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When will we be able to create artificial life?

When will we be able to create artificial life?
Roman Yusefi from West Midlands (age 5-14)

Can we create life?
Class 5MW, Thomas A Becket Middle School, Worthing from West Sussex (Age: 5-14)
Answer

There are three types of artificial life, usually called wet, soft, and hard artificial life.

Wet artificial life is an aspect of biochemistry. It is possible to make small amounts of DNA, and this is the technology behind GM crops – for example, to help corn plants ward off insects or tolerate drought. Now researchers are working on the creation of life forms driven by completely artificial DNA. Scientists have already built entirely artificial chromosome, a large looping strand of DNA, containing all the instructions a microbe needs to live and reproduce. They hope to transplant such man-made material into a cell, where it is expected to take control of the biochemistry of the cell. If they succeed, they will have created wet artificial life.

Soft artificial life is based on the belief that “life is a process which can be abstracted away from any particular medium” (John von Neumann). Soft artificial life exists in computer software. In this way scientists study the evolution of populations of computer-simulated life forms, in artificial environments. It could be argued that soft artificial life is not really life, because it depends upon factors outside the system, such as human-supplied electricity. The counter-argument is that natural life depends upon water, also from outside the system.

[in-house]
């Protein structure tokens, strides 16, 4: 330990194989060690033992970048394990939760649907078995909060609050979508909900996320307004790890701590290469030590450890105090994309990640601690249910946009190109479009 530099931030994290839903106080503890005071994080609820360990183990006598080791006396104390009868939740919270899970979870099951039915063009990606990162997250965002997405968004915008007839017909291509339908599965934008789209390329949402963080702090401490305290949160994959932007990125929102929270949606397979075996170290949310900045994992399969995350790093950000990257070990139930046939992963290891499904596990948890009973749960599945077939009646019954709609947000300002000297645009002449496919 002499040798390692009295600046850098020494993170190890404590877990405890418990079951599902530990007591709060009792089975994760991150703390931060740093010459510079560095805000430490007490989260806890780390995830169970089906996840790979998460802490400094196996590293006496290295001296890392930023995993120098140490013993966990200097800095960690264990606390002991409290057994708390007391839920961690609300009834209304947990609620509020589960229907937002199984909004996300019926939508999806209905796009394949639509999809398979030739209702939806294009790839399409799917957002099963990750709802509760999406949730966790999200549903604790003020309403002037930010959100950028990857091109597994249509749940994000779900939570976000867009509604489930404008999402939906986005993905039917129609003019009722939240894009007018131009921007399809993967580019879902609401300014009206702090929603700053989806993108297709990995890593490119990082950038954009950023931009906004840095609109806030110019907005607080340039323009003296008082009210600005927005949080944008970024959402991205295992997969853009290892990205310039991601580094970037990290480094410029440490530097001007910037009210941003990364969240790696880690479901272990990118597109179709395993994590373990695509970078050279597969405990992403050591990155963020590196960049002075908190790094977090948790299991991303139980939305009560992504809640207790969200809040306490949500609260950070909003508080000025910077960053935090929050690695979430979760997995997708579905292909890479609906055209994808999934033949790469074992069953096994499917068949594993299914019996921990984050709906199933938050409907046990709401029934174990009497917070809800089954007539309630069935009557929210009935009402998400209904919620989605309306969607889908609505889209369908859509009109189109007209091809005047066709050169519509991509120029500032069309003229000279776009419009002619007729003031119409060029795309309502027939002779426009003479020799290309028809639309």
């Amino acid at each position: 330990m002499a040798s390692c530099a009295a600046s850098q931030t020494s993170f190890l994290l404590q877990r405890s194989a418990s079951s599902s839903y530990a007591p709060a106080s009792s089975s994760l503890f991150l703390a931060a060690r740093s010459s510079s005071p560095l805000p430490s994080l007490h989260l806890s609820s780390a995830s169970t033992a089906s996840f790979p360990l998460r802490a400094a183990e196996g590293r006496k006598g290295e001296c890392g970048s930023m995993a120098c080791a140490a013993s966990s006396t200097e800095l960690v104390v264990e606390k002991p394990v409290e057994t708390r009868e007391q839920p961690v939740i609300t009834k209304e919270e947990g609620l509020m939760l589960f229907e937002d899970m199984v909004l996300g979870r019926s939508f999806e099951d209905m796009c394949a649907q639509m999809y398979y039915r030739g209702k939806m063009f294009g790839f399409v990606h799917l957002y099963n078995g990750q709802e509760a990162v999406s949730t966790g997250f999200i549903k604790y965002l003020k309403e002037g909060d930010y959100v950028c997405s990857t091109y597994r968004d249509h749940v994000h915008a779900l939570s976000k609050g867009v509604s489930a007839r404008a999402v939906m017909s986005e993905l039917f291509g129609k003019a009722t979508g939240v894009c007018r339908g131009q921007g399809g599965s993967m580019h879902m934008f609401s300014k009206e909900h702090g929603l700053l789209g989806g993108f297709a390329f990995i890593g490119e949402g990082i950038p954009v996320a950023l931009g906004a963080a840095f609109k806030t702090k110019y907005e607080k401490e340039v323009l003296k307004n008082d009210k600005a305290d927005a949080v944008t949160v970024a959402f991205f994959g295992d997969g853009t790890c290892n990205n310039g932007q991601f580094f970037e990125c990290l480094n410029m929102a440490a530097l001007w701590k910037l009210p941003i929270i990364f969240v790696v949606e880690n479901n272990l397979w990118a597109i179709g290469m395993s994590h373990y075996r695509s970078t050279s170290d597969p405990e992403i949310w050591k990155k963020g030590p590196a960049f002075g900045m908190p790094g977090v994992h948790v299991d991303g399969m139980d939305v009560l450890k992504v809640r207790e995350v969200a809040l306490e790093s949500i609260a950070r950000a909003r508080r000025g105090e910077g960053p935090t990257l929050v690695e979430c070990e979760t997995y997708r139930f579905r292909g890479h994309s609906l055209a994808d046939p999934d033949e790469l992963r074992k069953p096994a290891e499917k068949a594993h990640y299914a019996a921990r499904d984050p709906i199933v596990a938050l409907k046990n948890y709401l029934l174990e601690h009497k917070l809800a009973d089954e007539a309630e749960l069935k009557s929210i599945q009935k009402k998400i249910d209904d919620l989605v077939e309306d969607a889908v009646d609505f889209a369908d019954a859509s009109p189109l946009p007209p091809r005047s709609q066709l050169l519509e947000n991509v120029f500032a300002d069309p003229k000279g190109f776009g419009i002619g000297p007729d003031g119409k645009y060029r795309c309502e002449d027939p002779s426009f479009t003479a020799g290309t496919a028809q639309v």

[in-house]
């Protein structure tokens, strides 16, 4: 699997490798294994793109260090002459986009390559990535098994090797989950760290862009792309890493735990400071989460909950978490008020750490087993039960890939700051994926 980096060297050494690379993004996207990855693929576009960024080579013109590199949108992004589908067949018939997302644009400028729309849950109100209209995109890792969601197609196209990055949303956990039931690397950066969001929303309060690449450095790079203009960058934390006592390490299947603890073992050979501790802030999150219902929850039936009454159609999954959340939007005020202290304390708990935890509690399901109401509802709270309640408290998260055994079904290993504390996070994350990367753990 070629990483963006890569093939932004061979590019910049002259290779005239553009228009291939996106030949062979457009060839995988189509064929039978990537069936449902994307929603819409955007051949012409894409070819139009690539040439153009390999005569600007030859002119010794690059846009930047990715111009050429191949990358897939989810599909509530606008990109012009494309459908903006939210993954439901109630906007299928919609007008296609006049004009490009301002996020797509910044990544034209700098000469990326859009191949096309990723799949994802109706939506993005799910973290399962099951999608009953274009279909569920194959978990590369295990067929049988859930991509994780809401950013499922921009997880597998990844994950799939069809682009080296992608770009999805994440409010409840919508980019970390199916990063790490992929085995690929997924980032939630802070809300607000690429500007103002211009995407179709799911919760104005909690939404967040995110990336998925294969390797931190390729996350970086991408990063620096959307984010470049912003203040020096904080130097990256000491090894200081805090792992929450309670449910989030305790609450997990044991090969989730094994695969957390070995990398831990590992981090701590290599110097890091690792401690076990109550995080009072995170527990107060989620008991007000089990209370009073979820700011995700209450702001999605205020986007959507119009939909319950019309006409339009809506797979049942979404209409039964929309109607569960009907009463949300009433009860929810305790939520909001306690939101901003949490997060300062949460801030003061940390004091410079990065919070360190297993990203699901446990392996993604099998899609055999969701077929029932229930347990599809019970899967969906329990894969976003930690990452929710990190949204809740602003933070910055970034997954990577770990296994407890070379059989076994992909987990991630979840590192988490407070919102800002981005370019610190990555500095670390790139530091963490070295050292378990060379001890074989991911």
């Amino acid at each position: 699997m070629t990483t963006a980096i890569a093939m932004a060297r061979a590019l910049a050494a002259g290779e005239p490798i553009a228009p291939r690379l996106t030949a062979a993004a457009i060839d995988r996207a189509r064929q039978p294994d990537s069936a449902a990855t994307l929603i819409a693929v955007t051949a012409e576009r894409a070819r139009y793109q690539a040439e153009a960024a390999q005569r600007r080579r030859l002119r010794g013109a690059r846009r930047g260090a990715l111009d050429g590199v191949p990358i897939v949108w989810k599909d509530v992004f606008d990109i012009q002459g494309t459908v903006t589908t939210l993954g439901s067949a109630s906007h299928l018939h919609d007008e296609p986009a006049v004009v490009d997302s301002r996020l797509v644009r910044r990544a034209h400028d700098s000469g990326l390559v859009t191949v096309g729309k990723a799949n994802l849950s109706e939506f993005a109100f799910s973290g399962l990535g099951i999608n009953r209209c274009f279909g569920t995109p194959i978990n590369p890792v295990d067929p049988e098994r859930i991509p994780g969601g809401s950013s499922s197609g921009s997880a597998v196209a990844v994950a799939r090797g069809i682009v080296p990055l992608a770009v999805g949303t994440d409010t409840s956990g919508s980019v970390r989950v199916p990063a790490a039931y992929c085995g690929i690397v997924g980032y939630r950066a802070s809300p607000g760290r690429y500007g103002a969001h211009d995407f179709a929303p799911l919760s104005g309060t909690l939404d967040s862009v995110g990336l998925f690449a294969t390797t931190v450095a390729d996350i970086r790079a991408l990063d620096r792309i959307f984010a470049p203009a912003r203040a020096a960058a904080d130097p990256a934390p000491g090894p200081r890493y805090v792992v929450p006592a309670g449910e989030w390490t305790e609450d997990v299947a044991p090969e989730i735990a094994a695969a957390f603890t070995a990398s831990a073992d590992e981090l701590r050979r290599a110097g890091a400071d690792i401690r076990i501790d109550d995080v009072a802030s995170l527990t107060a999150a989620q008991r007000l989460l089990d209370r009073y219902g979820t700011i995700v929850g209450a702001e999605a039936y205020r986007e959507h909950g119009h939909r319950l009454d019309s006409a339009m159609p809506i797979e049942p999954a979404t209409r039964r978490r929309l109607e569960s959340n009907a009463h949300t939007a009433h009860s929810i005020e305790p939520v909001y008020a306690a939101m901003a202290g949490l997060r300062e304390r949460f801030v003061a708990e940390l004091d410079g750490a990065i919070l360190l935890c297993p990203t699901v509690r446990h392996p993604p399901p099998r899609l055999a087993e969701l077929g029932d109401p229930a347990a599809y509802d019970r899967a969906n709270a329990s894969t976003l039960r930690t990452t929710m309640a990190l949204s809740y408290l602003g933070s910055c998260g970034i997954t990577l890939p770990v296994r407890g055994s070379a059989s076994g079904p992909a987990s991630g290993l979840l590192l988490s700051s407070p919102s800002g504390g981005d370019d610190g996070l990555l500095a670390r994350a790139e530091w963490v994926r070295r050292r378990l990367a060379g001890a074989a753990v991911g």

Hard artificial life is an aspect of robotics, in which man-made robots are designed to be self-sufficient, and to go to places that are dangerous for humans, such as areas of high radio-activity, the deep ocean, outer space, etc. Such robots would have to obtain their own energy, make their own decisions, and do a good job. This aspect of artificial life is in its early days, but progress is being made. However, to count as life forms, such robots would have to be self-reproducing, a problem that some scientists are attending to.

David McFarland, Emeritus Fellow of Balliol College, Oxford

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